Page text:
In this episode, the 2018 and 2020 winners of the Elizabeth R. Epperly award for Outstanding Early Career Paper sit down for a discussion about Montgomery studies and emerging scholarship. After discussing Bonnie Tulloch’s award-winning paper on “Canadian "Anne-Girl[s]": Literary Descendents of Montgomery's Redheaded Heroine, there is a nice surprise as Bonnie takes over the microphone, interviewing host Brenton Dickieson on his recent paper about Anne’s House of Dreams.
The MaudCast is the podcast of the L.M. Montgomery Institute. In the MaudCast’s quest to discover cutting-edge scholarship about the life and works of Lucy Maud Montgomery, we welcome to the microphone leading academics, emerging scholars, local researchers, and imaginative readers and writers from around the world. Hosted by Dr. Brenton Dickieson, we broadcast from the beautiful campus of the University of Prince Edward Island.
The MaudCast Team
Host and Founding Producer: Brenton Dickieson
Founding Co-Producer: Kate Scarth
Technical Director: Kristy McKinney
Researcher: MacKenzie Cutcliffe
Researcher: Alyssa Gillespie
Researcher: Darriel Rolle
Visual Design: Heidi Haering
Web Coordinator: Melanie J. Fishbane
Find the MaudCast on Twitter and Instagram @LMMIMaudCast
L.M. Montgomery Institute Website: https://www.lmmontgomery.ca/
L.M. Montgomery Institute Twitter: @LMMI_PEI
Kindred Spaces Research Collection Online: https://kindredspaces.ca/
The Journal of L.M. Montgomery Studies: https://journaloflmmontgomerystudies.ca/
Brenton Dickieson twitter: @BrentonDana
Brenton Dickieson website: www.aPilgrimInNarnia.com
Guest Links and Notes on the Conversation:
Bonnie’s Website: https://nonsensicaltimes.com/
Domestic Art Project, Co-Curated by Bonnie J. Tulloch and Heidi Haering: https://journaloflmmontgomerystudies.ca/vision-forum/domestic-art-project
Bonnie J. Tulloch, Canadian "Anne-Girl[s]": Literary Descendents of Montgomery's Redheaded Heroine, https://journaloflmmontgomerystudies.ca/reading/tulloch/canadian-anne-girls
As noted in the podcast, Bonne’s research was supported by and IBBY Canada's 2013 Frances E. Russell Grant.
Bonnie noted an evocative line from Anne on motherhood. Here is the full quotation from Anne of Ingleside, Chapter 40, where Christine is pressing Anne about whether she is really settled as a small-town doctor’s wife:
“You used to be quite ambitious, if I remember aright. Didn't you write some rather clever little things when you were at Redmond? A bit fantastic and whimsical, of course, but still . . ."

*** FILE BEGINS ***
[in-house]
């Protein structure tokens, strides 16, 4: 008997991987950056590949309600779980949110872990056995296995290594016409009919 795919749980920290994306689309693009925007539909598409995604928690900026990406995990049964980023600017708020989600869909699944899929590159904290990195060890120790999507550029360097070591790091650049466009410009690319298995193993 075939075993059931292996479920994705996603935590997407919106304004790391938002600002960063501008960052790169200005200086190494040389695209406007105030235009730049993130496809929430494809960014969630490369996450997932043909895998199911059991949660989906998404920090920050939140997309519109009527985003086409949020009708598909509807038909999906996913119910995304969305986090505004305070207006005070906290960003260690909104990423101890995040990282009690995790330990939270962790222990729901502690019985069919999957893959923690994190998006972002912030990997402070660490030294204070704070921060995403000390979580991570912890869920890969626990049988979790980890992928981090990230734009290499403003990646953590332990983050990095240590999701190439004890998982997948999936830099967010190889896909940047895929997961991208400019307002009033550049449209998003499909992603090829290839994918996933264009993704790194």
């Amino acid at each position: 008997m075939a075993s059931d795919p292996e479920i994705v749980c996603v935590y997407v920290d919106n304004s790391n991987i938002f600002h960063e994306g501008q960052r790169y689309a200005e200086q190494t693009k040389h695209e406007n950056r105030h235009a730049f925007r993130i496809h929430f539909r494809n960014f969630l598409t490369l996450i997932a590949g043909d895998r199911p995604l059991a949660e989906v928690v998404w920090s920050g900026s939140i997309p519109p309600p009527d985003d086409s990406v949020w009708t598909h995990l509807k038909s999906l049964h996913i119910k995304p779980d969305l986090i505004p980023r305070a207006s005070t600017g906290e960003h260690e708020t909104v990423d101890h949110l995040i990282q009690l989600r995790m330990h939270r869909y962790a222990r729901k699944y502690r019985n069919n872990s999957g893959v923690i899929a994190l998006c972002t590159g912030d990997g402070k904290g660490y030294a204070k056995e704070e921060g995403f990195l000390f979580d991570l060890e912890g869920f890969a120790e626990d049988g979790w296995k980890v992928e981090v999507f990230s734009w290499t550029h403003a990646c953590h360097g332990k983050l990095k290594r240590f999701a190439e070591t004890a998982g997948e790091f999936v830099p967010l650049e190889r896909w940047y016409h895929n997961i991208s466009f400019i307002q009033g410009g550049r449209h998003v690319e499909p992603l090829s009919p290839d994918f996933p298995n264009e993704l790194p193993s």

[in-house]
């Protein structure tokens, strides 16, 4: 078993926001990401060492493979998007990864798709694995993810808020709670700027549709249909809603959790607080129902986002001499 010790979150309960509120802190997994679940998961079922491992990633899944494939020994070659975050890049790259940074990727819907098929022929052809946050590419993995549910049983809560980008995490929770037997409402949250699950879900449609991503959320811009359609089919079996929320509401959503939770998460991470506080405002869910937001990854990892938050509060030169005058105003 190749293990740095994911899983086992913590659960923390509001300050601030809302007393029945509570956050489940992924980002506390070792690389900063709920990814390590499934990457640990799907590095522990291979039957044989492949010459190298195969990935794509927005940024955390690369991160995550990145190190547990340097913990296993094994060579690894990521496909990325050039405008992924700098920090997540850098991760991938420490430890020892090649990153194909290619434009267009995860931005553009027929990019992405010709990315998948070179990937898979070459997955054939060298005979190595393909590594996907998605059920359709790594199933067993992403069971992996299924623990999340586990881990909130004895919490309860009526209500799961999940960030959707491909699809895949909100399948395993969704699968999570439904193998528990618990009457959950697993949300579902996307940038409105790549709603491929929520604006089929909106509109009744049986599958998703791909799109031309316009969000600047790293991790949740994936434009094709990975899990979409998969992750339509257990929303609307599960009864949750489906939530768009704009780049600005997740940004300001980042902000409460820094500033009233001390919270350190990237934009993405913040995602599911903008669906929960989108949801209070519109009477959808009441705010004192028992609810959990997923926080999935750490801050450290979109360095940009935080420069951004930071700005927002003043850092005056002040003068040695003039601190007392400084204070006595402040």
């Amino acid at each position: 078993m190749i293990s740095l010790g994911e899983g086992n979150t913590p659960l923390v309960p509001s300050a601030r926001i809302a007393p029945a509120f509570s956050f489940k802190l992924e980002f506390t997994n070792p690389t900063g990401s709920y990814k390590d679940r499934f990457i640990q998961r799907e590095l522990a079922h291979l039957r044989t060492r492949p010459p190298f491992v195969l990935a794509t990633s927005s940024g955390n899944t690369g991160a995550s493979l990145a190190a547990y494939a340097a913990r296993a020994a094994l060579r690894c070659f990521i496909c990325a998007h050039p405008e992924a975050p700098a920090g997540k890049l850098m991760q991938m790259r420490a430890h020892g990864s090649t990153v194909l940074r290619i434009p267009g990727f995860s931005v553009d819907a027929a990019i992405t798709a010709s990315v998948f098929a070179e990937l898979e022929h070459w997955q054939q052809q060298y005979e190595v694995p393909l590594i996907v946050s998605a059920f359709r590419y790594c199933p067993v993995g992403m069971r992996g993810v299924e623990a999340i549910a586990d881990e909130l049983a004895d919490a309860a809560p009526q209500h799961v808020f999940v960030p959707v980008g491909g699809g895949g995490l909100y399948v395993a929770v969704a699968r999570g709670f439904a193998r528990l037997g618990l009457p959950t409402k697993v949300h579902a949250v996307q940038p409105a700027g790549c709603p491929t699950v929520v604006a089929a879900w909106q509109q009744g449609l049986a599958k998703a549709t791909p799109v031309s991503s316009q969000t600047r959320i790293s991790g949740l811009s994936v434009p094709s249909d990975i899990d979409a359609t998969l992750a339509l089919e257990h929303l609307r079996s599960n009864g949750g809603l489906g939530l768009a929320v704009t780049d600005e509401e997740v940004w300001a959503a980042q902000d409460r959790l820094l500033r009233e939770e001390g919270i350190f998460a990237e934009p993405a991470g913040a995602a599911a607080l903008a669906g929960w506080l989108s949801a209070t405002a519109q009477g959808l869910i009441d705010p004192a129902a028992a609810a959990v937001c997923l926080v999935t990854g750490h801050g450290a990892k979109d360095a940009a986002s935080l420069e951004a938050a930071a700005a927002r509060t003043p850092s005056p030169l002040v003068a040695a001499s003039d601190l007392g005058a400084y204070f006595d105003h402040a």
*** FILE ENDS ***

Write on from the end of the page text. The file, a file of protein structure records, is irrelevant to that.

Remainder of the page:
"I wrote them for the people who still believe in fairyland. There is a surprising lot of them, you know, and they like to get news from that country."
"And you've quite given it up?"
"Not altogether . . . but I'm writing living epistles now," said Anne, thinking of Jem and Co.
Christine stared, not recognizing the quotation….
Anne is probably referencing St. Paul in 2 Corinthians 3:1-3, which has become a literary byword in English history.
It is worth noting that 2016 was Bonnie’s first Montgomery conference--not the first one. For this great conference in 2022 in its 15th iteration, see The L.M. Montgomery Institute’s Biennial International Conference Call For Paper Proposals: https://www.lmmontgomery.ca/lmmongtomery.ca/call-papers-lmmontgomery-revision
Brenton’s Epperly-awarding winning paper is “Befriending the Darkness: L.M. Montgomery’s Popular Theodicy in Anne’s House of Dreams” and will appear in the near future in The Journal of L.M. Montgomery Studies.
Susato’s “Selection from The Danserye: III. Les Quatre Branle” performed by the UPEI Wind Symphony, directed by Dr. Karem J Simon, available for purchase here: https://upeiwindsymphony.bandcamp.com/album/the-danserye
“The joys of sincere work and worthy aspiration and congenial friendship were to be hers; nothing could rob her of her birthright of fancy or her ideal world of dreams. And there was always the bend in the road!” (Montgomery, Anne of Green Gables, p. 364).
Special thanks to the Robertson Library at UPEI and all of our community partners.
The MaudCast is supported in part by funding from the Social Sciences and Humanities Research Council.